Open a dispute between Microsoft and Google
Open a dispute between Microsoft and Google

The California-based research giant is arguing with the Washington-based software company about pressure from lawmakers and regulators about the tremendous power two tech companies wield over American life.

Microsoft is preparing to testify at a hearing. The two companies held a public debate as part of a public debate. The audience focused on the influence of tech companies on local news.

Microsoft targeted Google's dominance in advertising and reported in Congress how the tech industry is undermining local media.

Microsoft Chairman Brad Smith said in written testimony from the House Antitrust Subcommittee: Part of the problems facing the media today is the lack of competition in the search technology market and that of ads controlled by Google.

Smith continued: This does not mean that Google has broken the law, but as we learned from Microsoft's experience two years ago, the problem was supposed to appear when the company's success was accompanied by side effects that negatively affect the company’s market and society. Can not be ignored; It usually requires government action.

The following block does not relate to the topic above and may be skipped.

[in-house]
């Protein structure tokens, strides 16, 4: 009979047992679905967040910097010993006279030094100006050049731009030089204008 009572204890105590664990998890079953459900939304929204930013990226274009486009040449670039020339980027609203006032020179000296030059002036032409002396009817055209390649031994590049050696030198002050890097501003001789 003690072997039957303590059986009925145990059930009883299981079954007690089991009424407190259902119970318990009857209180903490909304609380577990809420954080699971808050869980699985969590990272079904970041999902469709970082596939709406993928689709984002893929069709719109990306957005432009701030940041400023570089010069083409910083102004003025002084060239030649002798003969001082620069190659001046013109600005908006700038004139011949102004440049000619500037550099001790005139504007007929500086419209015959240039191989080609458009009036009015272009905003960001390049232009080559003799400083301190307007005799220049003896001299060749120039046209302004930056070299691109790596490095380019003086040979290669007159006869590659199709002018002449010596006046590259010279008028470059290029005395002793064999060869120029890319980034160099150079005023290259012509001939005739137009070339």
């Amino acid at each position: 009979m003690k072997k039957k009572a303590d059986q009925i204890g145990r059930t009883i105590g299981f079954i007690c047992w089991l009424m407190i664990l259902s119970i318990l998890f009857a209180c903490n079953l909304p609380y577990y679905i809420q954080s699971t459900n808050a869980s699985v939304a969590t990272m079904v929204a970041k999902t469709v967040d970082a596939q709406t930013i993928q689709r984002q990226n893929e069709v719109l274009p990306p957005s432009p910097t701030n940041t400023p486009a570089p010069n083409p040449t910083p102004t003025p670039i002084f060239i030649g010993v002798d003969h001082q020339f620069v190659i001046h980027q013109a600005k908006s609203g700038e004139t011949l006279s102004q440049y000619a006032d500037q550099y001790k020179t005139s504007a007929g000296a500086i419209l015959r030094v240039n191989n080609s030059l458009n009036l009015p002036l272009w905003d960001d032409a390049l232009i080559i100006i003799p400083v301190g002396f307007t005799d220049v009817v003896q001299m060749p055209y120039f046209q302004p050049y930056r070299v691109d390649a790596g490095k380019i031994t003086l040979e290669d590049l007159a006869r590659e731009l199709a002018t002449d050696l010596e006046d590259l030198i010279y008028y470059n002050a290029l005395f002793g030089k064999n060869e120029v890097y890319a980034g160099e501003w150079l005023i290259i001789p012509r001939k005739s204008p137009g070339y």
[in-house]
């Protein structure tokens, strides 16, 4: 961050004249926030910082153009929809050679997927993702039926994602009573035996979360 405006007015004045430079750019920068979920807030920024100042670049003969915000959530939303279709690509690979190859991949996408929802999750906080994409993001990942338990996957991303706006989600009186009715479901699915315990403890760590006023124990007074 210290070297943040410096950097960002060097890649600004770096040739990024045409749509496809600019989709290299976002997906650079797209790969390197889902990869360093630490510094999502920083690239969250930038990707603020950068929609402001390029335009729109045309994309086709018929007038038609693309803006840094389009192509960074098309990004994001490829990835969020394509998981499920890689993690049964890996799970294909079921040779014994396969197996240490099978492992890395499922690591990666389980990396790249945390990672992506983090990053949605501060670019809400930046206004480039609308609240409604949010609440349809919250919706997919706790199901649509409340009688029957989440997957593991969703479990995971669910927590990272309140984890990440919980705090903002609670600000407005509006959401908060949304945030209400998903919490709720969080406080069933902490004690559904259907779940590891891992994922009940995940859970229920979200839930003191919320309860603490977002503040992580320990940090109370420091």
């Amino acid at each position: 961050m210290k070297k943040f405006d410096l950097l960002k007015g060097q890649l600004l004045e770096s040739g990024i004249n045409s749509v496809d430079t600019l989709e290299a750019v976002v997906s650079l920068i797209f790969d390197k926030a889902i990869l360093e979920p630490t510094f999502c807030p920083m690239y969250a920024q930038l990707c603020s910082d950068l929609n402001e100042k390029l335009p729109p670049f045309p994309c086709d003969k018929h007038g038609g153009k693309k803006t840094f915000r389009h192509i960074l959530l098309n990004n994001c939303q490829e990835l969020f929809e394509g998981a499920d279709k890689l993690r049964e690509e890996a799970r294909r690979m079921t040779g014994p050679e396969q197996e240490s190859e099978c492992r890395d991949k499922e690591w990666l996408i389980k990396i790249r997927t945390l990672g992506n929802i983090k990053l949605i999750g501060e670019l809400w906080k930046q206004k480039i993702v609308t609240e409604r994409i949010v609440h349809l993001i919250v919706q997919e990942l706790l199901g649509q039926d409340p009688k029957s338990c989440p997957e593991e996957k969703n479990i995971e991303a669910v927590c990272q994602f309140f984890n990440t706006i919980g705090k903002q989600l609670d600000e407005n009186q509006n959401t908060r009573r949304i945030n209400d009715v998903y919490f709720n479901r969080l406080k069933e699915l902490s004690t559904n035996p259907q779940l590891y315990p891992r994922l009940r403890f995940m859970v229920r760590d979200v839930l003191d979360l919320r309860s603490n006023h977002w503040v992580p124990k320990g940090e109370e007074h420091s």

Before the hearing, Google criticized Microsoft, accused Microsoft of making allegations in its own interest, and returned positive evidence against Google.

"This latest attack marks Microsoft's return to past practices," wrote Kent Walker, Google's vice president of global affairs, on a blog.

He added: Microsoft's new interest in our attacks is not a coincidence, it came after the SolarWinds attack and at that time they allowed thousands of customers to penetrate major Microsoft vulnerabilities.

In the past few weeks, Microsoft and Google have taken opposing positions on Australian law requiring tech giants to negotiate revenue sharing with news publishers.

Google threatens to withdraw from Australia and Microsoft backs it, saying its Bing search engine will fill that void.

The concerns that gave rise to Australian law are now being felt all over the world, including in conference rooms.

Microsoft supports a bill giving news publishers an antitrust exemption so they can negotiate with tech giants.

Smith indicated that Microsoft itself might be bound by law, but said the tech industry had an obligation to do more to support high-quality journalism.

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